A question we ask at the beginning of our Leadership programmes is “If you could have an abundance of one more thing, what would it be?” The over whelming response I get back is “space”: Space to stop and think. Creating Mental Space is critical for innovation, creativity, decision making general performance and mental wellbeing. Having the skills and capabilities to perform a role is important but if people do not have the mental capacity (space) to put their skills to the best use, personal productivity and effectiveness will be limited.

As we face longer and more demand­ing lives, it is imper­a­tive that we bet­ter empower and equip our­selves with the right cog­ni­tive and emo­tional resources and tools to enable us to maintain a healthy mind.

At the World of Learning Conference and Exhibition, (September 29th & 30th, NEC, Birmingham) Michelle McArthur-Morgan, Master Facilitator and Mindfulness Practitioner at Jigsaw@work will be discussing ways of creating more mental space , to enable better decision making, developing attentional skills and resilience to cope even in the most frantic of workplaces.

Michelle will discuss how Mindfulness is impacting on the world of work, looking at ways in which individuals and organisations are introducing and using mindfulness, and not just as a way of reducing stress, or being more focused whilst at work, but to create awareness of what and how they do things, enabling them to make more ethical choices and exercise social responsibility to ensuring the world will be here for generations to come.

The workshops are Free of charge to attend and will be delivered throughout the two day conference and exhibition in the Mindfulness Zone. Michelle will also be available for 1:1 consultations in between the workshops.

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Building High Performance Teams

On the 24th June, senior consultant Michelle McArthur-Morgan led a group of HR Professionals through an interactive and thought provoking Learn & Lunch workshop looking at “Building High Performance Teams”. The workshop consisted of experiential activities, group discussions, personal reflection, and insights into some of the underpinning neuroscience.

The Jigsaw Journey of Discovery

The Jigsaw Journey of Discovery

At the end of the workshop a number of key learnings had emerged which we would like to share;

  • Although time is a very scarce resource for most managers, the importance of investing it wisely by getting to know individual team members will reap expediential benefits in the future. As a starting point managers should develop their awareness and understanding of the working and communication preferences of team members, the value of individual members strengths, and their personal stressors and early signs of stress.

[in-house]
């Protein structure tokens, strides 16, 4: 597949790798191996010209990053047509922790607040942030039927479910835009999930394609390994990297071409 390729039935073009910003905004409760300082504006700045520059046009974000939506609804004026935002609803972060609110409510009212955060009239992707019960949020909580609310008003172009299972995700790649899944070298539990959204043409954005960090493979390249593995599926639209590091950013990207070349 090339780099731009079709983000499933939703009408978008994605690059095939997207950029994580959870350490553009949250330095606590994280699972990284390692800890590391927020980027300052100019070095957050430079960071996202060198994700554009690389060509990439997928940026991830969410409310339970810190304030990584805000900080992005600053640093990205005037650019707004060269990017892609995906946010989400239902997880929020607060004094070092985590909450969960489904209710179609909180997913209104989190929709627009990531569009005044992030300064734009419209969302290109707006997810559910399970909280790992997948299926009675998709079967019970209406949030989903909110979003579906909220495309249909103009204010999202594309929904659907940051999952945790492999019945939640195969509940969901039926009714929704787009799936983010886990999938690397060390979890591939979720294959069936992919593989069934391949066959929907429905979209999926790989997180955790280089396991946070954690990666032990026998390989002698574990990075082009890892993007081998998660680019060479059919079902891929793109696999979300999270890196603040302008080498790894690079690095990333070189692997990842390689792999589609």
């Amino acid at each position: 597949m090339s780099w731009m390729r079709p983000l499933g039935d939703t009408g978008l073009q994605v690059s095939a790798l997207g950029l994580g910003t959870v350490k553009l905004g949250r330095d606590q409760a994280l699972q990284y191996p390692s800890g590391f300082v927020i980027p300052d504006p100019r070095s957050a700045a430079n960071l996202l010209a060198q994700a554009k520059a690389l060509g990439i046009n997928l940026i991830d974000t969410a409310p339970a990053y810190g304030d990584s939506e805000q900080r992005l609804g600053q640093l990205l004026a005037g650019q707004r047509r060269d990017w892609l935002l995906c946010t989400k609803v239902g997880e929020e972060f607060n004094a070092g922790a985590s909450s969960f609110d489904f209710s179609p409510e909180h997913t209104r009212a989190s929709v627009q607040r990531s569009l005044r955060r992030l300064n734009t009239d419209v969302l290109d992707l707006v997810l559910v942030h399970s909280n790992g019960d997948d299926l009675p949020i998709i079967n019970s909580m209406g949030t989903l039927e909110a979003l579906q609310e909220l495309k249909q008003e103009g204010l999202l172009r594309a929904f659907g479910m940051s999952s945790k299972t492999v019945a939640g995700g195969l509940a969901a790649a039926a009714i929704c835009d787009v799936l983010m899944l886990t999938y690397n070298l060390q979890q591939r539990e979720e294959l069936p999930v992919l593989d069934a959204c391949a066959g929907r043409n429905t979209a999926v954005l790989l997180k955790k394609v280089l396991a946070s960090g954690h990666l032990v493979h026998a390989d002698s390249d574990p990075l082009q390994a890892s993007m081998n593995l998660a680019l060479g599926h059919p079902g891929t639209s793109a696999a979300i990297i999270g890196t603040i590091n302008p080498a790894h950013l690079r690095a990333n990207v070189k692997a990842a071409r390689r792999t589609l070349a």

• The communication and sharing of the vision and goals should be done in such a way that all members can feel committed to them and easily explain the following;
  • What’s our team’s job?
  • What organisational goals do we support?
  • How do we add value?
  • What would happen if we were not there?
  • Diversity within a team increases the collective intelligence which is a critical factor for high performance teams.
  • One of the major requirements to enable a team to move along the development curve is the ability for open honest communication. Team members should feel supported and encouraged to speak openly, honestly and with respect for the colleagues.
  • Only a small number of teams truly achieve and maintain the performing stage of the Tuckman development curve, with a much larger percentage of teams aspiring to be a Performing team but the reality being that they fluctuate between Norming and Storming.
  • The three ingredients of a high performing team are;
  • Effective leadership
  • Committed Membership
  • Appropriate ways of working together. Team members should discuss and agree the process and ground rules for
  1. How they will communicate ?
  2. How they will manage meetings ?
  3.  How they will problem solve ?
  4.  How they will resolve conflict &disagreements
  5.  Their scope of authority
  • Managers should be aware of the symptoms demonstrated when a team is in distress. All too often when things start to go wrong, when people stop performing at their best, the tendency is to place the blame on the individual and assume that they just “Don’t care”. Instead managers should first explore four key elements;
  1. Are all team members, (including themselves) sharing the same vision and heading in the same direction?
  2. How do all team members (including themselves) work together? Are relationships healthy?
  3. How do they organise and use their resources?
  4. Do team members have what they need to do their jobs?